State Budget Includes Funding for East End

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The state capital building in Albany, New York.

New York State legislators passed a state budget for 2019-20 early Monday morning that will ban single-use plastic bags statewide, bring congestion pricing to New York City, eliminate bail and pretrial detention for a number of misdemeanor and non-violent felony crimes and raise education funding by $1 billion, among many other initiatives in a $175.5 billion spending plan, including monies earmarked specifically for the East End.

On Monday, New York State Assemblyman Fred W. Thiele Jr. released a flurry of statements supporting the adopted budget specifically for aspects of the spending plan that support initiatives on the East End.

According to Mr. Thiele, the enacted state budget will include an additional $500,000 for East Hampton and Southampton towns for the South Fork Commuter connection to provide “last mile” shuttle service for commuters from South Fork train stations to downtown centers. This builds on $500,000 added to the 2018 state budget for the same service for a total of $1 million in funding for the Commuter Connection, which provides transportation between Speonk and Montauk.

The state budget also contains $100,000 for East Hampton Town to continue its successful shuttle service in downtown Montauk this summer for a third year through the Hamptons Hopper. In 2018, 22,285 rides were provided during the 68 days of service, an average of 327.7 rides per day, which represents an increase of 9.2% from 2017, when 20,715 rides were provided over 69 days of service, according to Mr. Thiele’s office.

“The East End needs more public transit,” said Mr. Thiele. “This year’s state budget provides funding to support the seasonal shuttle in Montauk, as well as $1,000,000 in state funding for bus connections in association with the South Fork Commuter Connection.”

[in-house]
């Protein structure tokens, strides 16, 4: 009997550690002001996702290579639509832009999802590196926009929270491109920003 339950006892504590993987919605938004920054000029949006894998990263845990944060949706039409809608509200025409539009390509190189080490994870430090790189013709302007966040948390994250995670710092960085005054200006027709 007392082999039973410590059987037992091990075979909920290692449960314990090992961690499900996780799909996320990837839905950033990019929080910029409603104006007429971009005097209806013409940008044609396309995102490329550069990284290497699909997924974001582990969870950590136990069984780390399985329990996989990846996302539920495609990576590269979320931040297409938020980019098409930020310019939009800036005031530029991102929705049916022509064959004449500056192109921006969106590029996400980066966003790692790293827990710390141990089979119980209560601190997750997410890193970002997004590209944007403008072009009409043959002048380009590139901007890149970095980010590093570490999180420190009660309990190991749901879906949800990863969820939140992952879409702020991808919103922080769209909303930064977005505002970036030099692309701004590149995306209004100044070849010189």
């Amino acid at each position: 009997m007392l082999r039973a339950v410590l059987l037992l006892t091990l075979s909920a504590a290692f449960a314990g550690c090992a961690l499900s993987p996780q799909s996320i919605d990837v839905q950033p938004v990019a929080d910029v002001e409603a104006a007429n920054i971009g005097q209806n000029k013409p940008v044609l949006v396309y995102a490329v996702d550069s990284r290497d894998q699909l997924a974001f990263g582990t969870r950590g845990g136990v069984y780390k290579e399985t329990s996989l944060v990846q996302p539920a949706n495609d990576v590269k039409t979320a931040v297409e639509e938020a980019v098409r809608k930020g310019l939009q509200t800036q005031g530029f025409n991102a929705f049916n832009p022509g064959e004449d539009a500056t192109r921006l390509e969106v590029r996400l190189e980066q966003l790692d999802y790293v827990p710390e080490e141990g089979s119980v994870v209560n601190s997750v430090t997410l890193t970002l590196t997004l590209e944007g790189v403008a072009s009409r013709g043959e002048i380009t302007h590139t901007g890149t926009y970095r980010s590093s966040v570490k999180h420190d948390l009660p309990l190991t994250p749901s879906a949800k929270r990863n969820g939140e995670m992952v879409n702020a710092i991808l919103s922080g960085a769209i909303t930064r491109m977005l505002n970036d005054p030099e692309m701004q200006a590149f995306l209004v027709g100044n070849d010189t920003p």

Other funding included for the East End in the state budget includes $250,000 for the SUNY Stony Brook Southampton campus to develop academic and student program space on the Southampton campus and $175,000 to continue the South Fork Community Mental Health Initiative. The North Fork Mental Health Initiative also received $175,000 this year. The Bridgehampton Child Care and Recreational Center was one of a number of youth programs to benefit from $1.5 million in state funding.

“Bridgehampton CCC and Colonial Youth both have demonstrated track records in their communities for providing services to families in need,” said Mr. Thiele. “There can be no doubt that the demand for services continues to increase while resources are harder and harder to come by for these not-for-profit agencies. I am pleased that the State can assist these grassroots agencies that are critical to meeting the needs of local families. They are a part of the safety net that insures that all children in our community have the chance for a successful future.”

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